III. GOD'S FORGIVENESS REMOVES OUR FEAR. Because a forgiveness declares and guarantees an interest in us. God's forgiveness pledges continuous help and blessing. It reveals God to us so that we are able to cherish an absolute confidence in him. And while it puts us upon every endeavor not to sin, it keeps us from all despairing fear by assuring us that, even if we should be overcome by our frailties, "there is forgiveness with him." His forgivings do not exhaust his mercy, but pledge it for days to come.—R.T.

Psalms 130:5, Psalms 130:6

Our waiting is a watching.

"In the year 1830, on the night preceding the first of August, the day the slaves in our West Indian colonies were to come into possession of the freedom promised them, many of them, we are told, never went to bed at all. Thousands and tens of thousands of them assembled in their places of worship, engaging in devotional duties and singing praises to God, waiting for the first streak of the light of the morning of that day on which they were to be made free. Some of their number were sent w the hills, from which they might obtain the first view of the coming day, and by a signal intimate to their brethren down in the valley the very first moment of breaking dawn." They "watched for the morning." The kind of watching that comes home to us is the anxious watching by the sick-beds of loved friends. Night-work is especially trying. Sentinel-watching may be also in mind.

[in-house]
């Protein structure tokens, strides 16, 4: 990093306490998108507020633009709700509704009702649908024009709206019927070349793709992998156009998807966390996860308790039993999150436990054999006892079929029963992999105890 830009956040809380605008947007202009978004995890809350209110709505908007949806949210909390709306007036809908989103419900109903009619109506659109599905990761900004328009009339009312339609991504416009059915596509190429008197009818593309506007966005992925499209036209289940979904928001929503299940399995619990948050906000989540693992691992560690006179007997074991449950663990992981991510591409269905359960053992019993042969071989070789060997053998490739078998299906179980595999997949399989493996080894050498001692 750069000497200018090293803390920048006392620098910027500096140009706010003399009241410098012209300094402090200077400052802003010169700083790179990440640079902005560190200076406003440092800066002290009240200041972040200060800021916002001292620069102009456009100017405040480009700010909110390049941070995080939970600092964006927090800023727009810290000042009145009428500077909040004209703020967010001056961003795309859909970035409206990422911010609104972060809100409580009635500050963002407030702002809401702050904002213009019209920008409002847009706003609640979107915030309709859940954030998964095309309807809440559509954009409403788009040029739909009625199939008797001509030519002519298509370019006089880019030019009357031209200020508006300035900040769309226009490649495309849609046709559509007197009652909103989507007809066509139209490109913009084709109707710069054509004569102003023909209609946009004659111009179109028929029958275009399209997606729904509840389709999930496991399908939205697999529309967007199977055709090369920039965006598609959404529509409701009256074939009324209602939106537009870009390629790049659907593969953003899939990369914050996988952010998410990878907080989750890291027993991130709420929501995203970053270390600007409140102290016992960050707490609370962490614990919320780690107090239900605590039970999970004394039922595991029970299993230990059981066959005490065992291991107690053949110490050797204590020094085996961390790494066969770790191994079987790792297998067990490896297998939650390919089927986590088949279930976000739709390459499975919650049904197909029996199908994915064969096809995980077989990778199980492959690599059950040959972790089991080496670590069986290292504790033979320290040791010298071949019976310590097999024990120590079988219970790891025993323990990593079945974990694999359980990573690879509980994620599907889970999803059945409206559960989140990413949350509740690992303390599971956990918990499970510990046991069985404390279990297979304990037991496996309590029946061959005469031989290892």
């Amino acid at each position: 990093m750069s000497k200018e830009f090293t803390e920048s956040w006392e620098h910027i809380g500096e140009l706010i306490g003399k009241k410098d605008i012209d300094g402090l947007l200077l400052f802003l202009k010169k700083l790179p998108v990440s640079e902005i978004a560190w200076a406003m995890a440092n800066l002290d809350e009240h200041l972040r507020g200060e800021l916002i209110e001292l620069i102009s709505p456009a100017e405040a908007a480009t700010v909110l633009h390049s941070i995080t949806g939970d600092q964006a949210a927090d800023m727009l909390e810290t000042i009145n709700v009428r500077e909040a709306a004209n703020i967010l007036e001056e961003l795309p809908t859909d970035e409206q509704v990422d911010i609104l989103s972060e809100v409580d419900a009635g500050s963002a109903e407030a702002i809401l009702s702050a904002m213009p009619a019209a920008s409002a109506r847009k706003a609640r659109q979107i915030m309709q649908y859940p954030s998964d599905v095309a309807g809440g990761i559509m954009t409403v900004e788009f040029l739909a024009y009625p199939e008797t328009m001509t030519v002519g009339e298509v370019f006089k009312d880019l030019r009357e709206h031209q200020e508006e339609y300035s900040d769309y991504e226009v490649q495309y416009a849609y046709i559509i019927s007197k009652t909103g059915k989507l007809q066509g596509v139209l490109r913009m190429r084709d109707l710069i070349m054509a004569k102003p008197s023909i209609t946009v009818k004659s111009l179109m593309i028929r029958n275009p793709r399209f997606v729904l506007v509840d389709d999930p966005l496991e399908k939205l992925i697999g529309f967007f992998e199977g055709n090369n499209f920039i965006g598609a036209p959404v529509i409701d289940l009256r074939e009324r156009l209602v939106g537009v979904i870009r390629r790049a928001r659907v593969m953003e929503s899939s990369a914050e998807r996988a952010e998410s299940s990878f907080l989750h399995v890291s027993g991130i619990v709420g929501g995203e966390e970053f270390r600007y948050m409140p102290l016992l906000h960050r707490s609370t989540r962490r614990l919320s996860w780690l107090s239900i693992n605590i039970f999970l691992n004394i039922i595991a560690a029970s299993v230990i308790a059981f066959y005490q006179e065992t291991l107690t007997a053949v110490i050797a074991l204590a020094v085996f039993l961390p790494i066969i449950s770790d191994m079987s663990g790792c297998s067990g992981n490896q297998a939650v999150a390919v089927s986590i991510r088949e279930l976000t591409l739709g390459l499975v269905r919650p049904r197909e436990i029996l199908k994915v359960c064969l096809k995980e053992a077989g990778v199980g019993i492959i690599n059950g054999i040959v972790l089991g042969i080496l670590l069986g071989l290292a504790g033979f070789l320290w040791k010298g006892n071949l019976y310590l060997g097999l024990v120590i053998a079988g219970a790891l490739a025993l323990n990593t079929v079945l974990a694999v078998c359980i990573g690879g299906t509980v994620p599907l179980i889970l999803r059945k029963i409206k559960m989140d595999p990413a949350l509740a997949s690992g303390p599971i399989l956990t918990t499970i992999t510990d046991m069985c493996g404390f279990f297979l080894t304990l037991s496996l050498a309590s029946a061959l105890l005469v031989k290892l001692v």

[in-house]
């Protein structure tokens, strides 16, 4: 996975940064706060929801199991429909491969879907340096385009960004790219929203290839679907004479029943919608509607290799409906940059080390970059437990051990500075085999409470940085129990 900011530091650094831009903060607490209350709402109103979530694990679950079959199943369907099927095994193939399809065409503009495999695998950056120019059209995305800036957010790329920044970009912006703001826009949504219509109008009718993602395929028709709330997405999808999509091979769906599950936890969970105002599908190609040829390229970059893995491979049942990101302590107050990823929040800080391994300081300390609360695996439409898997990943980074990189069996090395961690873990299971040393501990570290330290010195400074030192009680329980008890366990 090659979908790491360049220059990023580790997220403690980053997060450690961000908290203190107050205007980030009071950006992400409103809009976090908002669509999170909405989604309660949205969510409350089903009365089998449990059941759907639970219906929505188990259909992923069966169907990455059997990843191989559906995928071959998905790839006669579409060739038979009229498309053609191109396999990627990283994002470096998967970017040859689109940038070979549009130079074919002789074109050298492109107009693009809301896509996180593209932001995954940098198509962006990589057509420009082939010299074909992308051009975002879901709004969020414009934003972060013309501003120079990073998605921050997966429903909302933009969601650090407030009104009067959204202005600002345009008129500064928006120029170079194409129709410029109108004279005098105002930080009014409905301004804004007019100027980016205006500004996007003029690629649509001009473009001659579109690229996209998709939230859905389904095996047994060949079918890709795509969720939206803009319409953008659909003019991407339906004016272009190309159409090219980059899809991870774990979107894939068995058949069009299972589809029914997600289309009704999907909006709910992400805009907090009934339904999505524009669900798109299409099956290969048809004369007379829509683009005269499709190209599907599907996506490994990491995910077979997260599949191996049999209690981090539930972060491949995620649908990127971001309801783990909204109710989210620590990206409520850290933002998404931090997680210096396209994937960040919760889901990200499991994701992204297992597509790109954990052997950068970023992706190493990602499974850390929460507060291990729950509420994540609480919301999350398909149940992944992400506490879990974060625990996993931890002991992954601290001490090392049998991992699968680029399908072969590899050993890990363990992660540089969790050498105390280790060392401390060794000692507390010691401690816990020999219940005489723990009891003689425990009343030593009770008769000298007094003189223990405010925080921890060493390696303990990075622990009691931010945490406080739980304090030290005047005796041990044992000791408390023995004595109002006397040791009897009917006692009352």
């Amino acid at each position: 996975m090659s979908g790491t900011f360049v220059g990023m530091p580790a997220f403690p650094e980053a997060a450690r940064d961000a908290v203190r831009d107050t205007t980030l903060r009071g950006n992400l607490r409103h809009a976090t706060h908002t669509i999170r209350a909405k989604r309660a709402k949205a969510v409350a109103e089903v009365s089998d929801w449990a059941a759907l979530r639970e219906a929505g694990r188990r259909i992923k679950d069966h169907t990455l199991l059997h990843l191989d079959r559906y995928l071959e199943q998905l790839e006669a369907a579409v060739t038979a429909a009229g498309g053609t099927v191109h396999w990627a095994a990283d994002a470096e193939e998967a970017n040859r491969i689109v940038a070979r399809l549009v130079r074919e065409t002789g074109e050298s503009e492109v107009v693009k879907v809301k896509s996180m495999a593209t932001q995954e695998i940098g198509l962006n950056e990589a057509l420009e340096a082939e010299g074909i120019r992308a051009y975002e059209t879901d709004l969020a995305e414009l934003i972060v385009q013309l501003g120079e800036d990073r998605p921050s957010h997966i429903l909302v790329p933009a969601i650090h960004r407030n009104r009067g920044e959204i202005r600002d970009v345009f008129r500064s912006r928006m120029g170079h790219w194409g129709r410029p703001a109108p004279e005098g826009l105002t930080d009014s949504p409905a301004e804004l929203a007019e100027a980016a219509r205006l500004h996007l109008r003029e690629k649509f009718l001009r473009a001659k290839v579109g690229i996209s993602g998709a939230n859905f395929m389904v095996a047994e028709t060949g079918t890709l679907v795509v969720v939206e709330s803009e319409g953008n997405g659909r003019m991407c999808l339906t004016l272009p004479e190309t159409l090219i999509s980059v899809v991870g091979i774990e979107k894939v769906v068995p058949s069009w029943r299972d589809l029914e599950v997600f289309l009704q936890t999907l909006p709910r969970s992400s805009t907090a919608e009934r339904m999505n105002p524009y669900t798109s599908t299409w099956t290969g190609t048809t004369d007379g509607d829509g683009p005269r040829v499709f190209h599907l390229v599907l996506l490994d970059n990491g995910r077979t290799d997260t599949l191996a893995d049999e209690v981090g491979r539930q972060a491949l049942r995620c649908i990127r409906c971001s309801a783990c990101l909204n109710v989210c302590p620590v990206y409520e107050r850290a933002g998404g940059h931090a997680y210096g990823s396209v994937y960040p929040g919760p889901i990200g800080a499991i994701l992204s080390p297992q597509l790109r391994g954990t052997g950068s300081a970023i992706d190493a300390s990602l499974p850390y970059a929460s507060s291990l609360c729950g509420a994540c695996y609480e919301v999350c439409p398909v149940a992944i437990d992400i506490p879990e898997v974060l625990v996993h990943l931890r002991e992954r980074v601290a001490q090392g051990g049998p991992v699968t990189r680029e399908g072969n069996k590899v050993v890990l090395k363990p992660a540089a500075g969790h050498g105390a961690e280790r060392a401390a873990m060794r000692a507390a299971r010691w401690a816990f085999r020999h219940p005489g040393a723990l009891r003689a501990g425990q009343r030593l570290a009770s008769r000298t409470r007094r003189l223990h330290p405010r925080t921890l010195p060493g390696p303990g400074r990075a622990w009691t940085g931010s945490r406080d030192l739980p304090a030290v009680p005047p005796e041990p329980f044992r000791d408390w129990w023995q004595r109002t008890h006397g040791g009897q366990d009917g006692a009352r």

I. A WAITING THAT IS A WEARY COMPULSION. We do not want to wait. We are made to wait. And the watching for the end of the waiting-time is simply a prolonged agony. Man often deals with his fellow-man thus; and God sometimes finds it needful to put his people into this hard discipline. Whether we like it or not, we must wait. Active man who would do something—must do nothing. Illust.: waiting for openings in life.

II. A WAITING THAT IS A HOPELESS ENDURANCE. The kind of waiting that belongs to times of uncertainty. We watch vainly, at last almost hopelessly, for the daily post. Tennyson pictures this condition in his 'Mariana'—

"She only said, 'My life is dreary:

He cometh not,' she said;

She said, 'I'm aweary, aweary;

I would that I were dead!'"

Even at such times the hopelessness would pass, though the enduring had to remain, if only the watching had its uplook as well as its onlook. Its calm resting in the infinite wisdom and love that permits, as well as its peering away into the distant east for the first glimpse of morning.